Mountain butterflies ‘will have to be relocated as habitats get too hot’

Image of mountain ringlet butterfly.

(The Guardian) The diversity and resilience of cold-loving butterfly species is threatened by global heating which will destroy genetically unique populations, according to a study. Native mountain-dwelling butterflies such as the mountain ringlet, the bright-eyed ringlet and the dewy ringlet will have to be translocated to higher altitudes as their cooler habitat disappears to avoid extinction.

EU has failed to halt decline of bees and butterflies, auditors say

Image of honey bee on purple flowers.

(Reuters) The European Court of Auditors looked at the effectiveness of the European Commission’s framework of measures aimed at protecting species also including wasps and beetles – such as its 2018 pollinators and biodiversity to 2020 initiatives. Such policies do not really help with the protection of pollinators, auditors said. The auditors even found that EU rules on pesticides are a main cause of wild pollinator losses.

‘National nature service’ needed for green recovery in England

Image of wildflowers by trees and water.

(The Guardian) The national government must “seize the day” and create a national nature service to restore wildlife and habitats in England, say a coalition of the country’s biggest green groups. It said such a move would create thousands of jobs, a more resilient country and tackle the wildlife and climate crises. The coalition has drawn up a list of 330 projects that are ready to go, including flower meadows, “tiny forests” in cities and hillside schemes to cut flooding. It said a service to fund the projects and train workers would create 10,000 jobs and be part of a green recovery from the coronavirus pandemic.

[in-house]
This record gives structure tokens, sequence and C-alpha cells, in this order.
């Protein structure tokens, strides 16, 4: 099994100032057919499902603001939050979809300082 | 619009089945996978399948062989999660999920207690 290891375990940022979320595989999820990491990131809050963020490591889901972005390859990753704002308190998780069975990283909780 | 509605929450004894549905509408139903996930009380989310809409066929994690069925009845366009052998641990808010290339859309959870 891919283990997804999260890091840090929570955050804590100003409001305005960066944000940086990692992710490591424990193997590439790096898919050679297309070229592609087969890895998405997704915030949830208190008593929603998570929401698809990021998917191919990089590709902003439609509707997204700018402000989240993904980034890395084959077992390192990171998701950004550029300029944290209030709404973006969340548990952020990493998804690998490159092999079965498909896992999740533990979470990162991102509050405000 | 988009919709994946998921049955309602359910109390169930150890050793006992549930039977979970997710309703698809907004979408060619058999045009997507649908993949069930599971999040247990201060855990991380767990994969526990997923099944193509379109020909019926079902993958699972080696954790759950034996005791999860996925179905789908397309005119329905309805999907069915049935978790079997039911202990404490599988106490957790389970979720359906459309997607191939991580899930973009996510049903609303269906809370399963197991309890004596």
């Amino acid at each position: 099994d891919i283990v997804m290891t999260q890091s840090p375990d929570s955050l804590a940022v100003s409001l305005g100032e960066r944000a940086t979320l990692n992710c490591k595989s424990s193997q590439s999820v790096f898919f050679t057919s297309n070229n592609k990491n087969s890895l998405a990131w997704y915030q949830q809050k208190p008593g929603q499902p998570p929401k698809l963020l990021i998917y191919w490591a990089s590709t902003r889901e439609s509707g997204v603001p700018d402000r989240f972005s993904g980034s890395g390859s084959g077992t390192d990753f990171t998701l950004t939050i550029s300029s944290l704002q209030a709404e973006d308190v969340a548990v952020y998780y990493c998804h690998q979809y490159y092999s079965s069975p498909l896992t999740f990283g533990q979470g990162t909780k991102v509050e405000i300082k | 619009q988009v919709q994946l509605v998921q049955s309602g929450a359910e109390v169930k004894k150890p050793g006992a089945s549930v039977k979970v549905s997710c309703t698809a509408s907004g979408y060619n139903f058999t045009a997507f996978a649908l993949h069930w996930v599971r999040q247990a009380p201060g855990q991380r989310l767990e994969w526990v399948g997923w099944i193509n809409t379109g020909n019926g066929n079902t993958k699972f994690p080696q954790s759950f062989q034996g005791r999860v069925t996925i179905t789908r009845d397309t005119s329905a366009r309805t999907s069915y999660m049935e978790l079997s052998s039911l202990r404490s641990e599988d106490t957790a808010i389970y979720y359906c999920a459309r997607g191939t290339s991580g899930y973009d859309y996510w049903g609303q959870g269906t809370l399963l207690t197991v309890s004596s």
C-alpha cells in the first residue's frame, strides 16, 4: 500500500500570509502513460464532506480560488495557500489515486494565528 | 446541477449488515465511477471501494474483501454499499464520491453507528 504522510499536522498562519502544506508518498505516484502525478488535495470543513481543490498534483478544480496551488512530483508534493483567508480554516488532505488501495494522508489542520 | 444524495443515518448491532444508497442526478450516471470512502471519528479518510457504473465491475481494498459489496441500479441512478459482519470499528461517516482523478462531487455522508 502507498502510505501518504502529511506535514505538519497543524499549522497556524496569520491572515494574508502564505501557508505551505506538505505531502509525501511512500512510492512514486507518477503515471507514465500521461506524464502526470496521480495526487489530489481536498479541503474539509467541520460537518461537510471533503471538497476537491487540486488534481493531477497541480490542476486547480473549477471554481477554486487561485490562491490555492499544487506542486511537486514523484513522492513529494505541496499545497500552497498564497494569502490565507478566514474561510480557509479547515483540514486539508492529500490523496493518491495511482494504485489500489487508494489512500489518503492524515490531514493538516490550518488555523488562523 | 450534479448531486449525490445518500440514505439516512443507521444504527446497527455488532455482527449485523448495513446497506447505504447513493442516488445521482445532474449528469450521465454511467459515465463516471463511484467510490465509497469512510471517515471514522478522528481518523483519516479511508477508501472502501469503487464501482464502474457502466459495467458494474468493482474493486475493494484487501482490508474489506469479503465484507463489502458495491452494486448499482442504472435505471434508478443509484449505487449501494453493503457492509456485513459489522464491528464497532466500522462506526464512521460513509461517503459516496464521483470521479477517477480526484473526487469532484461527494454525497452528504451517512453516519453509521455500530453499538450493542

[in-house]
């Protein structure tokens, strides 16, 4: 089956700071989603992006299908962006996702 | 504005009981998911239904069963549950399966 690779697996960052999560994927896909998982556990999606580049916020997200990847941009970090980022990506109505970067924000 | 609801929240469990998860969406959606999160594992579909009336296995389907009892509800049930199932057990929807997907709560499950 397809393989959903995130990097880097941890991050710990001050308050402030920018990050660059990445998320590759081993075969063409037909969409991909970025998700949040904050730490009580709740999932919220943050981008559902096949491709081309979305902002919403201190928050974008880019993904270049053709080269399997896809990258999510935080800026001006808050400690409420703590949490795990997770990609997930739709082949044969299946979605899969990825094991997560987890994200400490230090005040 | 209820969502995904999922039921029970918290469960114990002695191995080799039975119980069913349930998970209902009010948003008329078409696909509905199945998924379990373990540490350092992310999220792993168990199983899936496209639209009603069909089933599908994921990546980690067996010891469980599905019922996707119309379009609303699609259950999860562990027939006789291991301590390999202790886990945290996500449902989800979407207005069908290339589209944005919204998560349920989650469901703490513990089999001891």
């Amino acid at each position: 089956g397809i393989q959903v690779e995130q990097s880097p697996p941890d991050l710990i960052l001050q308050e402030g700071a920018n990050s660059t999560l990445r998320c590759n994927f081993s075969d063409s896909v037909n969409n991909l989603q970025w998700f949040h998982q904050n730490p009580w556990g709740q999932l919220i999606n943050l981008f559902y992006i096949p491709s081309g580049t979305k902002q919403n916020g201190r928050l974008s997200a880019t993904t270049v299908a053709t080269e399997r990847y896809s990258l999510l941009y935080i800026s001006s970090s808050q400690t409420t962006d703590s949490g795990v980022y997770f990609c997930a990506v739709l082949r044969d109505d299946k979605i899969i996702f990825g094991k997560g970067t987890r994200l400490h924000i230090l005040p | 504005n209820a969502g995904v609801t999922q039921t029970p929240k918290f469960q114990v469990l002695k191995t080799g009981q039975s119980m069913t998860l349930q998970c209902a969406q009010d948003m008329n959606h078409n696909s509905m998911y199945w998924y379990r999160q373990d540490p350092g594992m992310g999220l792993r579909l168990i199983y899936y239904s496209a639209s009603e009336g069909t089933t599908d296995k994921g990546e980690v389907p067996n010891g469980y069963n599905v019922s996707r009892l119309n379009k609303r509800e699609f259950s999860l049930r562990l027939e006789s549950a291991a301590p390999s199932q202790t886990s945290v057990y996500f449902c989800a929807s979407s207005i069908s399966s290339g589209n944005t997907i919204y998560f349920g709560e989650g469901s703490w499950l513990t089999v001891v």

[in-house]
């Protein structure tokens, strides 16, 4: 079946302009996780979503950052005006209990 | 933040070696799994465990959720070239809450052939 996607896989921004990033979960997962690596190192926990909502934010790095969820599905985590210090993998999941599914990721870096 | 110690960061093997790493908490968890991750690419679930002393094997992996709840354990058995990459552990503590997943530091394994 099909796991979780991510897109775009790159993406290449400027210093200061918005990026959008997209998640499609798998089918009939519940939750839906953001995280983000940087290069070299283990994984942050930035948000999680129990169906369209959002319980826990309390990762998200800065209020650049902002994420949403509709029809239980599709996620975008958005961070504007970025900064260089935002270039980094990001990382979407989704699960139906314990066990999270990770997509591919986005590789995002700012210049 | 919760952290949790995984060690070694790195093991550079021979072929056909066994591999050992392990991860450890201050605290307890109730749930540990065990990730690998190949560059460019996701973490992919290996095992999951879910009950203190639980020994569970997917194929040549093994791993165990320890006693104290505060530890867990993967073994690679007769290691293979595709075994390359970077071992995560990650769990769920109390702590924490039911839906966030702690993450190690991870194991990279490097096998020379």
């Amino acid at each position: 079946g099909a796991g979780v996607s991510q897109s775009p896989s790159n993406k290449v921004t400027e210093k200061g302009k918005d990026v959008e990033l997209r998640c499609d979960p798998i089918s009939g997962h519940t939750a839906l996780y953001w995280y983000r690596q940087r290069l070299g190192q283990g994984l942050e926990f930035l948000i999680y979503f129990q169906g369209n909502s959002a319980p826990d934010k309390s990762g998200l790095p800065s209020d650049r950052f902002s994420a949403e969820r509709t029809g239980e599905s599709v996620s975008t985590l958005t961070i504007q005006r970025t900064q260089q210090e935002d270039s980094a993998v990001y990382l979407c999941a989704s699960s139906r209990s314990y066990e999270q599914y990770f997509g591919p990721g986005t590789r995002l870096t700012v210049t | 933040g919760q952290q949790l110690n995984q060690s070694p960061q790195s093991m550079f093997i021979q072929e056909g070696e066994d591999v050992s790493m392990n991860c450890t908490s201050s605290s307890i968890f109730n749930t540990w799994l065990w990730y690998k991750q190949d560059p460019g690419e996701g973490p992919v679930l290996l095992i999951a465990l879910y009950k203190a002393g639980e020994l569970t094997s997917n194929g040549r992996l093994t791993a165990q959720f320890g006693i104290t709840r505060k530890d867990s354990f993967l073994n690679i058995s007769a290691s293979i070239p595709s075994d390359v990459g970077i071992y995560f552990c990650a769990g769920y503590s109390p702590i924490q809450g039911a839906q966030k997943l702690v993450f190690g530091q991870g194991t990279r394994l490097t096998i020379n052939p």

Protecting insect habitats is saving multitudes

Image of American burying beetle being held in hands.

(Reasons to be Cheerful) Over the past couple of months, construction of the controversial Keystone XL pipeline has faced two legal challenges. One is from a Native American tribe concerned that pipeline workers might spread the coronavirus to their communities. The other is driven, in part, by an inch-long beetle. A colorful scavenger of grasslands and forest understories, the American burying beetle is an endangered species, and on April 15, a federal judge in Montana ruled that the Army Corps of Engineers, in its haste to build the pipeline, had violated the insect’s protected status. The Endangered Species Act has been a conservation triumph for numerous species, including insects.